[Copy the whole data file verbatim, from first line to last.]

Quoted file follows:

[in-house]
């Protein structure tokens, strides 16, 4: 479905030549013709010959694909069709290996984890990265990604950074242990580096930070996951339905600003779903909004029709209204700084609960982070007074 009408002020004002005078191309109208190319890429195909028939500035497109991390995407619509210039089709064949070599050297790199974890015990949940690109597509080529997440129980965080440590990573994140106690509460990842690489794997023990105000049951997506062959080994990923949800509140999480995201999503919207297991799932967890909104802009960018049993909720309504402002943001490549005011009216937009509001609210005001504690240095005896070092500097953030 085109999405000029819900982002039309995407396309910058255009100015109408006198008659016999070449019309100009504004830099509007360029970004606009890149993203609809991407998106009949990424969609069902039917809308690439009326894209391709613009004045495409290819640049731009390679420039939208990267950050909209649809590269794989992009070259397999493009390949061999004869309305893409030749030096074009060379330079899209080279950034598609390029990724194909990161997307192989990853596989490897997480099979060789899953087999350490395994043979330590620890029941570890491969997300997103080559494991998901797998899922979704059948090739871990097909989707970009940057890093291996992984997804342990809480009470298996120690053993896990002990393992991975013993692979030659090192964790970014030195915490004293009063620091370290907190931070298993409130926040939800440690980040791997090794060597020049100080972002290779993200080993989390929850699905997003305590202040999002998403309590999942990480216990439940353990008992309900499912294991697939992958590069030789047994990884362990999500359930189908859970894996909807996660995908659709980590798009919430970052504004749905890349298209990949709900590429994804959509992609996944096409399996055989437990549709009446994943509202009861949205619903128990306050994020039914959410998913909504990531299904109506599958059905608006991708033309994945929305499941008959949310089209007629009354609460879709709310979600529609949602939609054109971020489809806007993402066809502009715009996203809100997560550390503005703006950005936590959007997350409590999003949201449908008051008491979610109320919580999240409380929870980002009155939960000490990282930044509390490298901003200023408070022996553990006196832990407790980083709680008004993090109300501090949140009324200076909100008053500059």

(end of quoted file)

[in-house]
């Protein structure tokens, strides 16, 4: 479905030549013709010959694909069709290996984890990265990604950074242990580096930070996951339905600003779903909004029709209204700084609960982070007074 009408002020004002005078191309109208190319890429195909028939500035497109991390995407619509210039089709064949070599050297790199974890015990949940690109597509080529997440129980965080440590990573994140106690509460990842690489794997023990105000049951997506062959080994990923949800509140999480995201999503919207297991799932967890909104802009960018049993909720309504402002943001490549005011009216937009509001609210005001504690240095005896070092500097953030 085109999405000029819900982002039309995407396309910058255009100015109408006198008659016999070449019309100009504004830099509007360029970004606009890149993203609809991407998106009949990424969609069902039917809308690439009326894209391709613009004045495409290819640049731009390679420039939208990267950050909209649809590269794989992009070259397999493009390949061999004869309305893409030749030096074009060379330079899209080279950034598609390029990724194909990161997307192989990853596989490897997480099979060789899953087999350490395994043979330590620890029941570890491969997300997103080559494991998901797998899922979704059948090739871990097909989707970009940057890093291996992984997804342990809480009470298996120690053993896990002990393992991975013993692979030659090192964790970014030195915490004293009063620091370290907190931070298993409130926040939800440690980040791997090794060597020049100080972002290779993200080993989390929850699905997003305590202040999002998403309590999942990480216990439940353990008992309900499912294991697939992958590069030789047994990884362990999500359930189908859970894996909807996660995908659709980590798009919430970052504004749905890349298209990949709900590429994804959509992609996944096409399996055989437990549709009446994943509202009861949205619903128990306050994020039914959410998913909504990531299904109506599958059905608006991708033309994945929305499941008959949310089209007629009354609460879709709310979600529609949602939609054109971020489809806007993402066809502009715009996203809100997560550390503005703006950005936590959007997350409590999003949201449908008051008491979610109320919580999240409380929870980002009155939960000490990282930044509390490298901003200023408070022996553990006196832990407790980083709680008004993090109300501090949140009324200076909100008053500059």